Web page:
Self-Myofascial Release (SMR) is a self-massage technique that aids in the recovery of soft muscle tissue and has been shown to improve overall health and fitness. Think of it as though you’re giving your body a deep-tissue massage. Research has shown that SMR augments joint range of motion, enhances athletic performance, increases muscle resiliency, and prevents injury. SMR also corrects muscle imbalance, aids in muscle relaxation, and decreases muscle inflammation and soreness. I use foam rollers, but it can also be done with tennis balls (many with plantar fasciitis roll their feet over a tennis ball), hand-held devices, or medicine balls. Interestingly, the body reacts to foam rolling as if the muscles have been injured, immediately sending receptors to aid in repair. By confusing your own body, SMR can increase rapid muscle recovery. Foam rolling also improves vascular endothelial functioning, the organ system that regulates blood flow based on muscle movement. One study showed that subjects who used SMR with a foam roller before doing vertical jumps had significantly less fatigue than those who didn’t use a foam roller prior to the drill.
If you’ve had a great back/neck massage, or given one, you may recall the “pop” when rolling over a muscle knot. It continues to pop if pressure is applied back and forth across the muscle. Pressing directly on the muscle helps release the knot; but it can be uncomfortable. As tight muscles turn over the foam roller, the same “pop” will occur. I’m not going to lie, it won’t feel great. But, you’ll become accustomed to the sensation. The key is to roll slowly and stop for about 30-60 seconds when you hit a tender spot. Allow your muscles to relax. Just give into it. Continue breathing while the muscles release. It’s important to maintain core stability by pulling the navel towards the spine (without rounding the back) while rolling. Using the proper technique will take practice. *It should be noted that those with congestive heart failure, kidney (or any organ) failure, or any organ failure, bleeding disorders, or contagious skin conditions should not participate in SMR without medical clearance.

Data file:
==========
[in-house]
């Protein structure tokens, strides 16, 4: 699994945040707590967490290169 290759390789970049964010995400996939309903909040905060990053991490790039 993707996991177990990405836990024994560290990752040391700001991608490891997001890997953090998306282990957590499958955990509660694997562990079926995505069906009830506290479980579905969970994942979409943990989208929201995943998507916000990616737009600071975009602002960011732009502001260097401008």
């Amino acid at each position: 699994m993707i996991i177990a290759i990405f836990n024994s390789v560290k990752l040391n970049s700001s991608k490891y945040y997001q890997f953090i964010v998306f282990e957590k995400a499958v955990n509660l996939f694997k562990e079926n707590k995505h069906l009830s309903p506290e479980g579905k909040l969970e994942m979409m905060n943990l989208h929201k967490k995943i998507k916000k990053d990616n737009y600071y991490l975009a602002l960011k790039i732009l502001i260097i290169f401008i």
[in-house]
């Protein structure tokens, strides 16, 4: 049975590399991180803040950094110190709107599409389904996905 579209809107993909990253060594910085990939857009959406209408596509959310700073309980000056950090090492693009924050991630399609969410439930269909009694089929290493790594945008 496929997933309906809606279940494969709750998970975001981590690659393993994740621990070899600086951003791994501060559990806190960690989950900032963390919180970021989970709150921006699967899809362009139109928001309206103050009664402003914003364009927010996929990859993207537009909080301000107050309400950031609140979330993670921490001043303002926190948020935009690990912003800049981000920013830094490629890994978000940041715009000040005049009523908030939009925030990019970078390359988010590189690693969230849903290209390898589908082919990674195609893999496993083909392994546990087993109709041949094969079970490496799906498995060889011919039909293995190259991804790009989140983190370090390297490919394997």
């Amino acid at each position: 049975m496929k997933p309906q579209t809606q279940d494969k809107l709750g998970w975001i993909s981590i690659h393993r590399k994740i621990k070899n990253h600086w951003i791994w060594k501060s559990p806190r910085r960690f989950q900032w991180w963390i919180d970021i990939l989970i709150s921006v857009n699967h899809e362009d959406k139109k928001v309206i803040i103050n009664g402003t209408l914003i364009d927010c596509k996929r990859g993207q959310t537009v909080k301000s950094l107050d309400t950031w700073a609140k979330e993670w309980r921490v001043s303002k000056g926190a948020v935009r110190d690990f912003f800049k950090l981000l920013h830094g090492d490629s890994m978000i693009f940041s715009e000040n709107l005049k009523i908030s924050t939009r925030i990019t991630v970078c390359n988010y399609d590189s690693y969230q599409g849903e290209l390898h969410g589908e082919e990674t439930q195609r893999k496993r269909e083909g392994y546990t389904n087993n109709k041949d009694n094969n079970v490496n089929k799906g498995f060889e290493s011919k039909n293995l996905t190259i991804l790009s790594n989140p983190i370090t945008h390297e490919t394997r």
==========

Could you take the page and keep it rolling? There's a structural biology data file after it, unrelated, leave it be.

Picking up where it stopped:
Although, during the action of SMR, rolling over knotted muscles may be a little painful, the benefits far outweigh any discomfort. The discomfort is not bad! You are giving your body an amazing gift. I have a love/hate relationship with my foam rollers; but I can definitely say it’s more love. Rollers come in many different styles and lengths. Pick the one that’s right for you! The roller in the picture has some added pressure points; but I also have a solid foam roller. I can feel a huge difference in my muscle strength and flexibility when I use the roller on a regular basis. Breathe and remember that your muscles will thank you later. Now, get to rolling!
Penney, S., Foam Rolling- Applying the Technique of Self-Myofascial Release, National Association of Sports Medicine, August 2013.
Keller, J. The Benefits of Self-Myofascial Release, IDEA Fitness Journal; 2013: 96.